The two 19th-century cases relied upon by the Court, Horn v. Lockhart, 17 Wall. 570 (1873), and Carneal v. Banks, 10 Wheat. 181 (1825), do not establish the authority of an appellate court to dismiss a nondiverse party to preserve jurisdiction. Both the majority and the dissent in the Court of Appeals recognized that, at most, Horn speaks of the powers of a trial court, see 854 F.2d 916, 921 (1988) (Posner, J.); id., at 931 (Easterbrook, J.), and the Court concedes as much, see ante, at 835-836. Nor does Carneal establish in any explicit way, or even by necessary inference, the authority of an appellate court to preserve jurisdiction by dismissing a nondiverse party who defeats complete diversity.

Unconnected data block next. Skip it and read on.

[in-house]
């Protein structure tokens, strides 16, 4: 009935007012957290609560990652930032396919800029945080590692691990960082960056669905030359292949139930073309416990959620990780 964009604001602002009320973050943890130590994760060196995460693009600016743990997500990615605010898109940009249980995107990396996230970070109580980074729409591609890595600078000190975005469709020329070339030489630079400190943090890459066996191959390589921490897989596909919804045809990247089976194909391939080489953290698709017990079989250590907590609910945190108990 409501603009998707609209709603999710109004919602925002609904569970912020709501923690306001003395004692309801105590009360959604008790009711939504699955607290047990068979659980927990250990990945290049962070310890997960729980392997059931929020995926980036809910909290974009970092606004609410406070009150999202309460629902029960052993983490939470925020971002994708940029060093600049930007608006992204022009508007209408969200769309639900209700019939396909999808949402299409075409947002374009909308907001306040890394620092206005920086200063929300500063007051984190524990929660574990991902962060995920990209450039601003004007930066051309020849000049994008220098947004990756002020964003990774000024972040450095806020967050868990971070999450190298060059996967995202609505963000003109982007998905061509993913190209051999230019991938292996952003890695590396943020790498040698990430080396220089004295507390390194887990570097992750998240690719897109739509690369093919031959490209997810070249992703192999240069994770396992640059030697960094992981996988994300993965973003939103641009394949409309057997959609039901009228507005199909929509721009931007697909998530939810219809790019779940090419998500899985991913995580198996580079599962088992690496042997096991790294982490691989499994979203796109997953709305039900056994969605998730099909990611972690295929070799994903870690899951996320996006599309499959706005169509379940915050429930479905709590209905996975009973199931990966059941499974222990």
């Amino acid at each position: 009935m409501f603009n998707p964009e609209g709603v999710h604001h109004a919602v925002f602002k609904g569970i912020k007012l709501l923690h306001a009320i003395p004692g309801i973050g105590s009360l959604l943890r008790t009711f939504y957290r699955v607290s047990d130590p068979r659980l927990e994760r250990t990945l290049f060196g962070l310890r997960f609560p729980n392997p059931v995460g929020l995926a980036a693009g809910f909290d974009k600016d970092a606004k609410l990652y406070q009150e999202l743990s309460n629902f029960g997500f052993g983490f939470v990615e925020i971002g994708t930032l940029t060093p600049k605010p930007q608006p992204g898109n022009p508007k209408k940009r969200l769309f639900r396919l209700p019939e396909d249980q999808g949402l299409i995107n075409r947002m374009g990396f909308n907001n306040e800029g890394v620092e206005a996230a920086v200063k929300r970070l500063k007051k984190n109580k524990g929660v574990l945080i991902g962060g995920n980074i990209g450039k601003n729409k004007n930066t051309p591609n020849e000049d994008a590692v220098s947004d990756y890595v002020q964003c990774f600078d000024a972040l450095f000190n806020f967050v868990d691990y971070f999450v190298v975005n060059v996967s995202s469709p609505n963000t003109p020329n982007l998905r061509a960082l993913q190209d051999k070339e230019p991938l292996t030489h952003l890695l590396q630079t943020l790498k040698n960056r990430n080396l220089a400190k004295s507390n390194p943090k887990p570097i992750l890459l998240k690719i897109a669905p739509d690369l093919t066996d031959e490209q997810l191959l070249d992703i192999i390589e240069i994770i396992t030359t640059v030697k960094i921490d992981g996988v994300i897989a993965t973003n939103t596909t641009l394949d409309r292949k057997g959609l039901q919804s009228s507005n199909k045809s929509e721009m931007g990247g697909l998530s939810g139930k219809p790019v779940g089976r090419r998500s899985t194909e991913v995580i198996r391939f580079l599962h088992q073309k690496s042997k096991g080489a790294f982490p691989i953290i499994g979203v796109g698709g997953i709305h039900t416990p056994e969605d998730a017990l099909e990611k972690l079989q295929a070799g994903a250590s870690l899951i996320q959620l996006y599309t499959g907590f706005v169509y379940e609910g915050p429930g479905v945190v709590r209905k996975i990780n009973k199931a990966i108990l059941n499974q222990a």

The majority's reliance on Carneal proceeds from a premise that is most questionable. It assumes that Carneal involved a single action in which this Court dismissed on its own the nondiverse parties. Judge Posner, however, observed that the Court in Carneal may have in fact "treated the suit as if it were two suits, one satisfying the requirement of complete diversity, the other dismissable and dismissed." 854 F.2d, at 921. Judge Posner, perhaps, understated his own case. Carneal involved a contract in which the plaintiff, Banks, "agreed to transfer to Carneal the right of the said Banks in 30,000 acres of land purchased by him from John Harvie," in exchange for which Carneal promised to convey to Banks "a tract of 2,000 acres of land on Green River." 10 Wheat., at 182. Banks claimed that "Carneal was guilty of fraud in pretending to have a good title to the said 2,000 acres of land." Id., at 182-183. Because the contract involved a conveyance of the 30,000 acres from Harvie to Carneal, in order for Banks to obtain complete relief, he prayed both "that the contract [between Carneal and Banks] . . . be rescinded" and "that the heirs of John Harvie . . ., in whom the legal title to the said 30,000 acres remains, . . . be decreed to convey the same to [Banks]." Id., at 183. The jurisdictional problem was that, although there was complete diversity between Banks and Carneal's heirs, there was no diversity between Banks and Harvie's heirs. See id., at 187-188. The Court appears to have treated the claims against Harvie's heirs (the nondiverse parties) as a separate suit which in no way affected jurisdiction over Banks' suit against Carneal's heirs. The Court stated: "If the validity of this objection [the lack of diversity], so far as respects Harvie's heirs, be unquestionable, it cannot affect the suit against Carneal's heirs . . . ." Id., at 188 (emphasis added). Because the Court concluded that Harvie's heirs were not indispensable to the suit against Carneal's heirs, the Court held that "[t]he bill . . ., as to Harvie's heirs, may be dismissed without in any manner affecting the suit against Carneal's heirs." Ibid. (emphasis added). The more plausible interpretation of Carneal is that the Court did not dismiss the nondiverse parties in a single action and then proceed to the merits, but rather dismissed the suit against the nondiverse parties for want of jurisdiction and went on to decide the merits of the separate suit that met the requirements of complete diversity. Seen in this light, Carneal does not establish the authority of an appellate court to preserve jurisdiction by dismissing a nondiverse party, but rather evidences only the usual appellate power to dismiss an action in which the federal courts lack jurisdictional authority.